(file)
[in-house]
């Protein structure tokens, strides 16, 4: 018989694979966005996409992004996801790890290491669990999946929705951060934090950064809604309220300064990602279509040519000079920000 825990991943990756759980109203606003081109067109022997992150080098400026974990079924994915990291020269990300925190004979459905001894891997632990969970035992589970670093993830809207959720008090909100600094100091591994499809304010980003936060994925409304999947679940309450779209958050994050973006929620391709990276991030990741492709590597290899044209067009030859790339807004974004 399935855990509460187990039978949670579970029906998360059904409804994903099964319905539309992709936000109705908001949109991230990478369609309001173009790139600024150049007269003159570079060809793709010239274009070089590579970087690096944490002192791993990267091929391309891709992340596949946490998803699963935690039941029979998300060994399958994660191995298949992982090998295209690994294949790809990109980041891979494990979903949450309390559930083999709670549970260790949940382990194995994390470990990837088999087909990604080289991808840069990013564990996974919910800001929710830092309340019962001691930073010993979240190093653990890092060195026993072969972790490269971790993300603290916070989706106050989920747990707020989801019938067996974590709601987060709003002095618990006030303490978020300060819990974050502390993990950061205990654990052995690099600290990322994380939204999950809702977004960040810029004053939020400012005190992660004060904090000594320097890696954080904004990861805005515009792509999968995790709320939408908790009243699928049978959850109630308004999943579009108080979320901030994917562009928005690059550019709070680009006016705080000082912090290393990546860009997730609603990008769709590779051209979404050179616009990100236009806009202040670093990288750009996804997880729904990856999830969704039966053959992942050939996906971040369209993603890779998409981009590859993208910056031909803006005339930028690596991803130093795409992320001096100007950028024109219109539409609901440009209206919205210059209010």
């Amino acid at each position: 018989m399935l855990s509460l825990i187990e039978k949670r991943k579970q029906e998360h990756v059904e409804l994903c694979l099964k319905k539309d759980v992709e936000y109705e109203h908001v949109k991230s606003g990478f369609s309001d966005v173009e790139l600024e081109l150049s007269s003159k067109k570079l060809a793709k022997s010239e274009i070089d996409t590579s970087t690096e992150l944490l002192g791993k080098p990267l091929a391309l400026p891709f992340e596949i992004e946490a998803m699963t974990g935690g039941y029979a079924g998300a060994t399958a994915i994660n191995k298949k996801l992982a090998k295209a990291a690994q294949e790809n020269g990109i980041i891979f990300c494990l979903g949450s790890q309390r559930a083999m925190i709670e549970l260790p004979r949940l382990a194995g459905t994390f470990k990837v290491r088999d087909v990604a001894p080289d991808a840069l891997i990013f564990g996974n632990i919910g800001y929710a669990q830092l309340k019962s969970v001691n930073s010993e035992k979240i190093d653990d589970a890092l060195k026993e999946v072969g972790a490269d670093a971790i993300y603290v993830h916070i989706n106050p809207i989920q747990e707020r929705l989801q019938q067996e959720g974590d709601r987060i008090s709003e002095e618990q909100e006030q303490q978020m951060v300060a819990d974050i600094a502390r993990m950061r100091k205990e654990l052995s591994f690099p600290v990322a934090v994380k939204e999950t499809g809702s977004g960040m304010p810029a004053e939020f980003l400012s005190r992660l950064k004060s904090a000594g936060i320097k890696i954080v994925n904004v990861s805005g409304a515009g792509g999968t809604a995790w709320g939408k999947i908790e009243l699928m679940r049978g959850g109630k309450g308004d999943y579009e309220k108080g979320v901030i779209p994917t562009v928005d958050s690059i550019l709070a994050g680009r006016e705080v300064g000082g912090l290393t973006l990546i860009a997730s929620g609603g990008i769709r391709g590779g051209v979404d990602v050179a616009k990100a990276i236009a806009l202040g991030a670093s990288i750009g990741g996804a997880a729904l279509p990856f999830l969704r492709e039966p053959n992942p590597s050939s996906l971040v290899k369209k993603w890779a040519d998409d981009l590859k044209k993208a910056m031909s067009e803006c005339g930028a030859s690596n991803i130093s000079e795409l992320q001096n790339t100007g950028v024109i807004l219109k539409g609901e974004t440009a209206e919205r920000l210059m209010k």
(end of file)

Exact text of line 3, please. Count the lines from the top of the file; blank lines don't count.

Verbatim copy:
């Amino acid at each position: 018989m399935l855990s509460l825990i187990e039978k949670r991943k579970q029906e998360h990756v059904e409804l994903c694979l099964k319905k539309d759980v992709e936000y109705e109203h908001v949109k991230s606003g990478f369609s309001d966005v173009e790139l600024e081109l150049s007269s003159k067109k570079l060809a793709k022997s010239e274009i070089d996409t590579s970087t690096e992150l944490l002192g791993k080098p990267l091929a391309l400026p891709f992340e596949i992004e946490a998803m699963t974990g935690g039941y029979a079924g998300a060994t399958a994915i994660n191995k298949k996801l992982a090998k295209a990291a690994q294949e790809n020269g990109i980041i891979f990300c494990l979903g949450s790890q309390r559930a083999m925190i709670e549970l260790p004979r949940l382990a194995g459905t994390f470990k990837v290491r088999d087909v990604a001894p080289d991808a840069l891997i990013f564990g996974n632990i919910g800001y929710a669990q830092l309340k019962s969970v001691n930073s010993e035992k979240i190093d653990d589970a890092l060195k026993e999946v072969g972790a490269d670093a971790i993300y603290v993830h916070i989706n106050p809207i989920q747990e707020r929705l989801q019938q067996e959720g974590d709601r987060i008090s709003e002095e618990q909100e006030q303490q978020m951060v300060a819990d974050i600094a502390r993990m950061r100091k205990e654990l052995s591994f690099p600290v990322a934090v994380k939204e999950t499809g809702s977004g960040m304010p810029a004053e939020f980003l400012s005190r992660l950064k004060s904090a000594g936060i320097k890696i954080v994925n904004v990861s805005g409304a515009g792509g999968t809604a995790w709320g939408k999947i908790e009243l699928m679940r049978g959850g109630k309450g308004d999943y579009e309220k108080g979320v901030i779209p994917t562009v928005d958050s690059i550019l709070a994050g680009r006016e705080v300064g000082g912090l290393t973006l990546i860009a997730s929620g609603g990008i769709r391709g590779g051209v979404d990602v050179a616009k990100a990276i236009a806009l202040g991030a670093s990288i750009g990741g996804a997880a729904l279509p990856f999830l969704r492709e039966p053959n992942p590597s050939s996906l971040v290899k369209k993603w890779a040519d998409d981009l590859k044209k993208a910056m031909s067009e803006c005339g930028a030859s690596n991803i130093s000079e795409l992320q001096n790339t100007g950028v024109i807004l219109k539409g609901e974004t440009a209206e919205r920000l210059m209010k």